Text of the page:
One of the most important rights you have as a patient is the right of informed consent. The “informed” part is crucial. How can you truly agree to – or refuse – any treatment without understanding what it involves, potential alternative treatments, and the risks and benefits of each, including the option to decline any treatment at all? Your doctor or dentist is obligated to share this kind of information with you so you can make informed decisions about your treatment plan.
Of course, it doesn’t always happen that way in practice. Many a dentist has placed “silver” amalgam fillings without telling their patients that mercury is the dominant component in this material. Or that mercury is toxic to the brain. Or that mercury is continually released from those fillings and can accumulate in the brain, kidneys, and other tissues.
The situation is similar when it comes to root canals.
What Root Canal Treatment Does to a Tooth
Though we call the procedure “a root canal,” the term specifically describes the main area of the tooth that’s involved in the procedure. Depending on the type of tooth, there can be 1 to 3 (or even more) canals that extend from the pulp chamber through the tooth’s roots.
The pulp chamber and canals contain the blood vessels, nerves, and other tissues that make the tooth alive. They’re surrounded by another layer of tissue called dentin, which is made up of miles of microscopic tubules and protected by the tooth’s outer layer of enamel.
Root canal therapy is usually touted as the best option for “saving” a tooth that is deeply diseased or badly fractured. Trouble is, the dentist or endodontist (root canal specialist) “saves” it by removing all of the living tissue, everything that keeps a tooth vital and nourished. The empty pulp chamber and canals are then disinfected, packed with a rubbery material called gutta percha, and sealed off with a filling or crown.
Contrary to popular belief, it’s not a terribly painful procedure. For the patient, it feels much like having a regular filling done. However, it can have significant long term health consequences.
How a Root Canal Tooth Can Become a Problem for Whole Body Health
There are a few aspects of root canals that give them the potential to become a burden on a person’s whole body health.
For one, unlike in the diagram above, a tooth’s root canals aren’t always so neat and clean. There may be small accessory canals coming off the sides. Sometimes canals can intertwine into quite a complex tangle. It can be difficult, if not impossible, to disinfect them completely, even using ozone or lasers.
This is an even bigger issue with the dentinal tubules, which contain proteins and other tissues acquired from the now absent pulp. They also provide ideal conditions for harmful bacteria to thrive: dark, moist, and difficult to access.
Once a root canal tooth is filled and capped, any remaining pathogens are free to proliferate, which they do. They also generate plenty of highly toxic metabolic waste. And because the tooth is still connected to the blood supply at its roots, all these toxins are free to enter the circulation and wreak havoc elsewhere in the body.
One 2020 study by Johann Lechner showed that exposure to such toxins decreased ATP activity in half the test subjects. These toxins, he suggested, may “thus serve as possible contributing factors in the development of mitochondriopathies” (mitochondrial disorders).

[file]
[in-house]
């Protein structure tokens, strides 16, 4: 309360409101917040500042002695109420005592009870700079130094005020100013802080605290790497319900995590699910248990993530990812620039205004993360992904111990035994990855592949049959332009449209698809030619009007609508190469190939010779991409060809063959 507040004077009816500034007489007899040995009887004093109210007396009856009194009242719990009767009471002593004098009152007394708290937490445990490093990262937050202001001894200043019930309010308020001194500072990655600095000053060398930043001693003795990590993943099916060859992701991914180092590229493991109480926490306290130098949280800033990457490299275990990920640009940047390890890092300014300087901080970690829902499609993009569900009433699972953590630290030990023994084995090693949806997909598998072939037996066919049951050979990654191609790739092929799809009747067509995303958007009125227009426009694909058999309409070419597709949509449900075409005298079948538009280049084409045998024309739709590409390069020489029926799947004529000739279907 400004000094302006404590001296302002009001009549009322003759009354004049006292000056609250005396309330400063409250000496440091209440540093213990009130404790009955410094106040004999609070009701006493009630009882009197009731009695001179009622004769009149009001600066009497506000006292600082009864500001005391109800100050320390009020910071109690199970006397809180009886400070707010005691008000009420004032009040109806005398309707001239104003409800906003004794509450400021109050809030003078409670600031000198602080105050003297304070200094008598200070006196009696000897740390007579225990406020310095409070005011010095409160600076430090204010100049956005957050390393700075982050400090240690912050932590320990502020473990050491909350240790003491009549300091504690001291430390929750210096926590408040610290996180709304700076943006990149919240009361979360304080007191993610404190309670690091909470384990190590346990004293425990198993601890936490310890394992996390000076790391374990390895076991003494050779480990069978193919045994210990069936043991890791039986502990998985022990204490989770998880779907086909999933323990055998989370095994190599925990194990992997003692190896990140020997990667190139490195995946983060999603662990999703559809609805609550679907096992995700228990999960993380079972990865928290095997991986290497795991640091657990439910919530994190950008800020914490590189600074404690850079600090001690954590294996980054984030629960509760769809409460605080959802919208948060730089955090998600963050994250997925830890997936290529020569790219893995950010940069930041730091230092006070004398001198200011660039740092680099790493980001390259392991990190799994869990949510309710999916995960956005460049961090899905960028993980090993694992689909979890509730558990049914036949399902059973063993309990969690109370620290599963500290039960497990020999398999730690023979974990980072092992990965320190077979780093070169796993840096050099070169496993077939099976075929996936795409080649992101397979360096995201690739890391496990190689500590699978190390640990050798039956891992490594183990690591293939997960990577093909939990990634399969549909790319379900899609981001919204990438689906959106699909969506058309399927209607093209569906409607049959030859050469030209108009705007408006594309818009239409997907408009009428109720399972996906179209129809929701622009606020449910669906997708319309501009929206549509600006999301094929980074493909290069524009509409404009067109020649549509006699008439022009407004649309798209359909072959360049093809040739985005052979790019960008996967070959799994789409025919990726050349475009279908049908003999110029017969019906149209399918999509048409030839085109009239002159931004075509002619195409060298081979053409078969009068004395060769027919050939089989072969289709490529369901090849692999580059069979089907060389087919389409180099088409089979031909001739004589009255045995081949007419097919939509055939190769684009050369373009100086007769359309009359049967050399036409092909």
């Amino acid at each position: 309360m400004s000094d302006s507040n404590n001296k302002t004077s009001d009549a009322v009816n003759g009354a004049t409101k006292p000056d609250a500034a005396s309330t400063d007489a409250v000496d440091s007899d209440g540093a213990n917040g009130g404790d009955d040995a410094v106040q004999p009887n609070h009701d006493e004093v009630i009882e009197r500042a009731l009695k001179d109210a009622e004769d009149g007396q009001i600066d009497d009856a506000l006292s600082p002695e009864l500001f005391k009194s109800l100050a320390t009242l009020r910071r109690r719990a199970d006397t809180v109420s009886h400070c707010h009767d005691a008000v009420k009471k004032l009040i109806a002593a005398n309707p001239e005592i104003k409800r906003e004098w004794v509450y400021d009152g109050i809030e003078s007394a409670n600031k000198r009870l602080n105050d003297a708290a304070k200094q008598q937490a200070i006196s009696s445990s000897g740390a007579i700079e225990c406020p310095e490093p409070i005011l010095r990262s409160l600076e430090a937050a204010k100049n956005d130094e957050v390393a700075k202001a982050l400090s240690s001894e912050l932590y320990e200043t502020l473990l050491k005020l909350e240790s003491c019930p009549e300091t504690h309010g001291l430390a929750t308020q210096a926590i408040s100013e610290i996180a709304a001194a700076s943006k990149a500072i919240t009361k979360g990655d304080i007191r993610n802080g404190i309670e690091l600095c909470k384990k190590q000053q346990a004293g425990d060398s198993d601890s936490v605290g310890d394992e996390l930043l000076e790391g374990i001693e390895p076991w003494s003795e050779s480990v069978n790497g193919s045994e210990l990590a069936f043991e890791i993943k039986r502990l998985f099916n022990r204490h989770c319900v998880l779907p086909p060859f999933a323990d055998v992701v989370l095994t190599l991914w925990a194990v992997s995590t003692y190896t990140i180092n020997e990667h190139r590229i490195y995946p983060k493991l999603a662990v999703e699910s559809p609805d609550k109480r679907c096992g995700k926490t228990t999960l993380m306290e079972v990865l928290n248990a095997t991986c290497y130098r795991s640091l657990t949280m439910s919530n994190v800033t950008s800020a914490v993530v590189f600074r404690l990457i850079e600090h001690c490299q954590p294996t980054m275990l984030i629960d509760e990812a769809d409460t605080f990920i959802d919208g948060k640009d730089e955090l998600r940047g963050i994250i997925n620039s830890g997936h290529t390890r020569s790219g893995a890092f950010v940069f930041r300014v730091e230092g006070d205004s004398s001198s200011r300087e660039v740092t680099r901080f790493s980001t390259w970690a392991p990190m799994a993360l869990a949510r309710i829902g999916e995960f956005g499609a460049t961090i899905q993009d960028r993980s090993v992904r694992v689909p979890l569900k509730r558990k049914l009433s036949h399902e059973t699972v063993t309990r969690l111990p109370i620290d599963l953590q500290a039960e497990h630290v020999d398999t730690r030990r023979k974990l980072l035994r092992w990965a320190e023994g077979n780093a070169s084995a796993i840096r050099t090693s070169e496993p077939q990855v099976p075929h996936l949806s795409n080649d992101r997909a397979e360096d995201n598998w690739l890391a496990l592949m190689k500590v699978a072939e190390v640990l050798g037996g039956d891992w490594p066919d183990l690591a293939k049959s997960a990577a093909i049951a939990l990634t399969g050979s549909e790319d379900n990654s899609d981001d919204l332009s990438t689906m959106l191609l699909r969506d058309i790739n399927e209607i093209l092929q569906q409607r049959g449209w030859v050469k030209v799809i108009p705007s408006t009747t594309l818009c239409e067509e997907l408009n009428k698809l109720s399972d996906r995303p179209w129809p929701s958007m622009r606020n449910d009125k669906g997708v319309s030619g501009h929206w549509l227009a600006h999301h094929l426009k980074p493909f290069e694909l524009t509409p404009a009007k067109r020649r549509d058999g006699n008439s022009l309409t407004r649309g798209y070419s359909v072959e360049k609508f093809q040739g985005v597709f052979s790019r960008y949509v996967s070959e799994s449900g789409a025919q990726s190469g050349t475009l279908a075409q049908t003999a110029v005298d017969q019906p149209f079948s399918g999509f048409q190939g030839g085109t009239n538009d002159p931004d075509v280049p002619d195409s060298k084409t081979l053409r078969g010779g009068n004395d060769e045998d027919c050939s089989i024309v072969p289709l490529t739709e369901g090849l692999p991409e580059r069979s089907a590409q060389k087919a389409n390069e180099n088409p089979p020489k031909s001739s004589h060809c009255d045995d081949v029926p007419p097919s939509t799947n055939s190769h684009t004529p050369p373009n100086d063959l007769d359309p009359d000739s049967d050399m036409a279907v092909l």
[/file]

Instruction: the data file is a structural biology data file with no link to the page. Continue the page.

Ultimately, a root canal tooth is a dead tooth. Would you think it “healthy” to leave any other dead organ or tissue in your body?
Nor is this just a physical problem. It’s an energetic problem, too. The dead tooth blocks the meridian it sits on, and this can have serious implications for every other organ and structure that shares the same meridian.
This isn’t to say that every root canal will always cause problems or do so in the same way across all populations. There are far too many variables. The mouth/body connection is multifaceted and complex. Some people can tolerate root canals quite well for a long time, while others may be more sensitive. In people with pre-existing health issues or who carry a heavy toxic burden, a root canal can be the proverbial straw that breaks the camel’s back.
The Holistic, Biological Alternative to Root Canals
From the biological perspective, the better option for a deeply decayed or damaged tooth is usually extraction – being careful, of course, to completely remove its periodontal ligament and clean the supporting bone to reduce the risk of a cavitation forming; to disinfect thoroughly with ozone; and to use PRF to support good, quick wound healing.
That tooth can then be replaced with a biocompatible ceramic implant, which has the look and function of a natural tooth, completely integrated with the supporting bone. If for any reason implants aren’t a good option, a “pop-in” partial can replace the missing tooth in a comfortable, aesthetic, and metal-free way.
And if you already have root canal teeth?
The solution isn’t to just demand they be removed but to get them evaluated and see what kind of burden they may be placing on your health. Once you – and we – have a full understanding of their condition and your total mouth/body health status, we can advise on the best course of action to take to get you on a path back towards optimal health.